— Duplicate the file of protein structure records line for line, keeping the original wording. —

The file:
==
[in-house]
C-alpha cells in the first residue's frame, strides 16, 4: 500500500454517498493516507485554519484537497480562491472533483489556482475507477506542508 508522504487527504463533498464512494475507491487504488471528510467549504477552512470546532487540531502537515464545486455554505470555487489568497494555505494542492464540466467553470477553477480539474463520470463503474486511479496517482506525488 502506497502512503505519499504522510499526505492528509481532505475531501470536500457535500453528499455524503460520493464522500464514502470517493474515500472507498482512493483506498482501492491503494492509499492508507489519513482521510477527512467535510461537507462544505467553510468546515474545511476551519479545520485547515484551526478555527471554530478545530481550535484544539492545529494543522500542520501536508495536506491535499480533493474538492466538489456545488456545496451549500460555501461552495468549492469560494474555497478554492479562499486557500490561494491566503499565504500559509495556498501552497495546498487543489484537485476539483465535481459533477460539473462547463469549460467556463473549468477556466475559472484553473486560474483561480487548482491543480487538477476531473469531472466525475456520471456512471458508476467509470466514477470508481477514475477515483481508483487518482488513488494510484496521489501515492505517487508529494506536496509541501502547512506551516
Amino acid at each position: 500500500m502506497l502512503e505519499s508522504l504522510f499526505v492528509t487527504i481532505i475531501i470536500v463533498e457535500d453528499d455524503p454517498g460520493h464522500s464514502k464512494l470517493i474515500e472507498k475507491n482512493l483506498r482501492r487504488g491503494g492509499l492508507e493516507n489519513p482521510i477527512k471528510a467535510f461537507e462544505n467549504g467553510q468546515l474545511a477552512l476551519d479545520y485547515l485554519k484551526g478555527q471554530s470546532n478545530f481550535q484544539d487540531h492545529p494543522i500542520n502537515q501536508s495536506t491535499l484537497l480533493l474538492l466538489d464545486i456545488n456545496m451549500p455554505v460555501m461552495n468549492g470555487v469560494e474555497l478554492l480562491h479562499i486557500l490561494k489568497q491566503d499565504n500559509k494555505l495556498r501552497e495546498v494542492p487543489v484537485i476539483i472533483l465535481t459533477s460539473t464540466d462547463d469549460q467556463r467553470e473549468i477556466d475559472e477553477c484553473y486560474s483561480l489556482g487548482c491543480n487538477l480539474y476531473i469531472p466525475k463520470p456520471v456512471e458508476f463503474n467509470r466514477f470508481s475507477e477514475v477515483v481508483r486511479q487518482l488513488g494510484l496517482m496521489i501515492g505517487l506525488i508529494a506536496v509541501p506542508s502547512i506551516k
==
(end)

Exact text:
[in-house]
C-alpha cells in the first residue's frame, strides 16, 4: 500500500454517498493516507485554519484537497480562491472533483489556482475507477506542508 508522504487527504463533498464512494475507491487504488471528510467549504477552512470546532487540531502537515464545486455554505470555487489568497494555505494542492464540466467553470477553477480539474463520470463503474486511479496517482506525488 502506497502512503505519499504522510499526505492528509481532505475531501470536500457535500453528499455524503460520493464522500464514502470517493474515500472507498482512493483506498482501492491503494492509499492508507489519513482521510477527512467535510461537507462544505467553510468546515474545511476551519479545520485547515484551526478555527471554530478545530481550535484544539492545529494543522500542520501536508495536506491535499480533493474538492466538489456545488456545496451549500460555501461552495468549492469560494474555497478554492479562499486557500490561494491566503499565504500559509495556498501552497495546498487543489484537485476539483465535481459533477460539473462547463469549460467556463473549468477556466475559472484553473486560474483561480487548482491543480487538477476531473469531472466525475456520471456512471458508476467509470466514477470508481477514475477515483481508483487518482488513488494510484496521489501515492505517487508529494506536496509541501502547512506551516
Amino acid at each position: 500500500m502506497l502512503e505519499s508522504l504522510f499526505v492528509t487527504i481532505i475531501i470536500v463533498e457535500d453528499d455524503p454517498g460520493h464522500s464514502k464512494l470517493i474515500e472507498k475507491n482512493l483506498r482501492r487504488g491503494g492509499l492508507e493516507n489519513p482521510i477527512k471528510a467535510f461537507e462544505n467549504g467553510q468546515l474545511a477552512l476551519d479545520y485547515l485554519k484551526g478555527q471554530s470546532n478545530f481550535q484544539d487540531h492545529p494543522i500542520n502537515q501536508s495536506t491535499l484537497l480533493l474538492l466538489d464545486i456545488n456545496m451549500p455554505v460555501m461552495n468549492g470555487v469560494e474555497l478554492l480562491h479562499i486557500l490561494k489568497q491566503d499565504n500559509k494555505l495556498r501552497e495546498v494542492p487543489v484537485i476539483i472533483l465535481t459533477s460539473t464540466d462547463d469549460q467556463r467553470e473549468i477556466d475559472e477553477c484553473y486560474s483561480l489556482g487548482c491543480n487538477l480539474y476531473i469531472p466525475k463520470p456520471v456512471e458508476f463503474n467509470r466514477f470508481s475507477e477514475v477515483v481508483r486511479q487518482l488513488g494510484l496517482m496521489i501515492g505517487l506525488i508529494a506536496v509541501p506542508s502547512i506551516k